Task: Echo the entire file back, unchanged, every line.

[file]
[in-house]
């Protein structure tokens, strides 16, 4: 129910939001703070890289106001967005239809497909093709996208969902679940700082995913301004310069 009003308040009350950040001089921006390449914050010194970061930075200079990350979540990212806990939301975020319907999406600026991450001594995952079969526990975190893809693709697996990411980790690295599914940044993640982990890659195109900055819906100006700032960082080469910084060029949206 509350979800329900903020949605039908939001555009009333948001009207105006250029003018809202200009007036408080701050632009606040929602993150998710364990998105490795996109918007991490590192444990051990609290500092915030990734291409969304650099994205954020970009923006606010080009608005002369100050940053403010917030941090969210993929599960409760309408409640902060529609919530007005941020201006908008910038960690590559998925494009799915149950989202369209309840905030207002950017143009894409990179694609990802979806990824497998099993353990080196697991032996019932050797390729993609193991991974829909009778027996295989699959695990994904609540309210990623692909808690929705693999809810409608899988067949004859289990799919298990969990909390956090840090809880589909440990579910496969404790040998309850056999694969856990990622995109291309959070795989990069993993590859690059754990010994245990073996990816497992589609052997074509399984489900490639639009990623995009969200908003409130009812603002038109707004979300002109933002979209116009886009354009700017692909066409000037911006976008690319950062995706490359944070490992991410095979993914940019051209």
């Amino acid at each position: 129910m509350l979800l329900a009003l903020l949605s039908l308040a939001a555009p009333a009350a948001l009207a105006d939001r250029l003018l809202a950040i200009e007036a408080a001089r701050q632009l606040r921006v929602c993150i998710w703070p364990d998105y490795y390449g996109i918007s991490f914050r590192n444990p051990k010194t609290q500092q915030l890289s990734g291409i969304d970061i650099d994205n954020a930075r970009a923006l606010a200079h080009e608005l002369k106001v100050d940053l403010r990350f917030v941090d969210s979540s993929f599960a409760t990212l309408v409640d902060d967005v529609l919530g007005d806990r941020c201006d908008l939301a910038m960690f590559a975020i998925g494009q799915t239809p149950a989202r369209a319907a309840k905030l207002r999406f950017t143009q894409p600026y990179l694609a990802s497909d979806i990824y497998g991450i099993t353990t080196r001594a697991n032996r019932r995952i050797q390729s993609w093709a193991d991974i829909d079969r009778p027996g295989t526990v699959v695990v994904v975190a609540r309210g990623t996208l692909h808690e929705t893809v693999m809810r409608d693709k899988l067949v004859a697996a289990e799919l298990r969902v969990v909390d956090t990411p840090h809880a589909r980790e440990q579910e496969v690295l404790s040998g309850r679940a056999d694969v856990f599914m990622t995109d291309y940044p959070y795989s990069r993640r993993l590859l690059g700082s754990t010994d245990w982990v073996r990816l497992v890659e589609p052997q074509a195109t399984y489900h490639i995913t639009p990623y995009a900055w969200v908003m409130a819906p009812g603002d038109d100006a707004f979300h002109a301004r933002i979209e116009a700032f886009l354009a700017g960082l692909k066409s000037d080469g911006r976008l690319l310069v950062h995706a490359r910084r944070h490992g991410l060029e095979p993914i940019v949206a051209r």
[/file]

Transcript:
[in-house]
């Protein structure tokens, strides 16, 4: 129910939001703070890289106001967005239809497909093709996208969902679940700082995913301004310069 009003308040009350950040001089921006390449914050010194970061930075200079990350979540990212806990939301975020319907999406600026991450001594995952079969526990975190893809693709697996990411980790690295599914940044993640982990890659195109900055819906100006700032960082080469910084060029949206 509350979800329900903020949605039908939001555009009333948001009207105006250029003018809202200009007036408080701050632009606040929602993150998710364990998105490795996109918007991490590192444990051990609290500092915030990734291409969304650099994205954020970009923006606010080009608005002369100050940053403010917030941090969210993929599960409760309408409640902060529609919530007005941020201006908008910038960690590559998925494009799915149950989202369209309840905030207002950017143009894409990179694609990802979806990824497998099993353990080196697991032996019932050797390729993609193991991974829909009778027996295989699959695990994904609540309210990623692909808690929705693999809810409608899988067949004859289990799919298990969990909390956090840090809880589909440990579910496969404790040998309850056999694969856990990622995109291309959070795989990069993993590859690059754990010994245990073996990816497992589609052997074509399984489900490639639009990623995009969200908003409130009812603002038109707004979300002109933002979209116009886009354009700017692909066409000037911006976008690319950062995706490359944070490992991410095979993914940019051209």
């Amino acid at each position: 129910m509350l979800l329900a009003l903020l949605s039908l308040a939001a555009p009333a009350a948001l009207a105006d939001r250029l003018l809202a950040i200009e007036a408080a001089r701050q632009l606040r921006v929602c993150i998710w703070p364990d998105y490795y390449g996109i918007s991490f914050r590192n444990p051990k010194t609290q500092q915030l890289s990734g291409i969304d970061i650099d994205n954020a930075r970009a923006l606010a200079h080009e608005l002369k106001v100050d940053l403010r990350f917030v941090d969210s979540s993929f599960a409760t990212l309408v409640d902060d967005v529609l919530g007005d806990r941020c201006d908008l939301a910038m960690f590559a975020i998925g494009q799915t239809p149950a989202r369209a319907a309840k905030l207002r999406f950017t143009q894409p600026y990179l694609a990802s497909d979806i990824y497998g991450i099993t353990t080196r001594a697991n032996r019932r995952i050797q390729s993609w093709a193991d991974i829909d079969r009778p027996g295989t526990v699959v695990v994904v975190a609540r309210g990623t996208l692909h808690e929705t893809v693999m809810r409608d693709k899988l067949v004859a697996a289990e799919l298990r969902v969990v909390d956090t990411p840090h809880a589909r980790e440990q579910e496969v690295l404790s040998g309850r679940a056999d694969v856990f599914m990622t995109d291309y940044p959070y795989s990069r993640r993993l590859l690059g700082s754990t010994d245990w982990v073996r990816l497992v890659e589609p052997q074509a195109t399984y489900h490639i995913t639009p990623y995009a900055w969200v908003m409130a819906p009812g603002d038109d100006a707004f979300h002109a301004r933002i979209e116009a700032f886009l354009a700017g960082l692909k066409s000037d080469g911006r976008l690319l310069v950062h995706a490359r910084r944070h490992g991410l060029e095979p993914i940019v949206a051209r």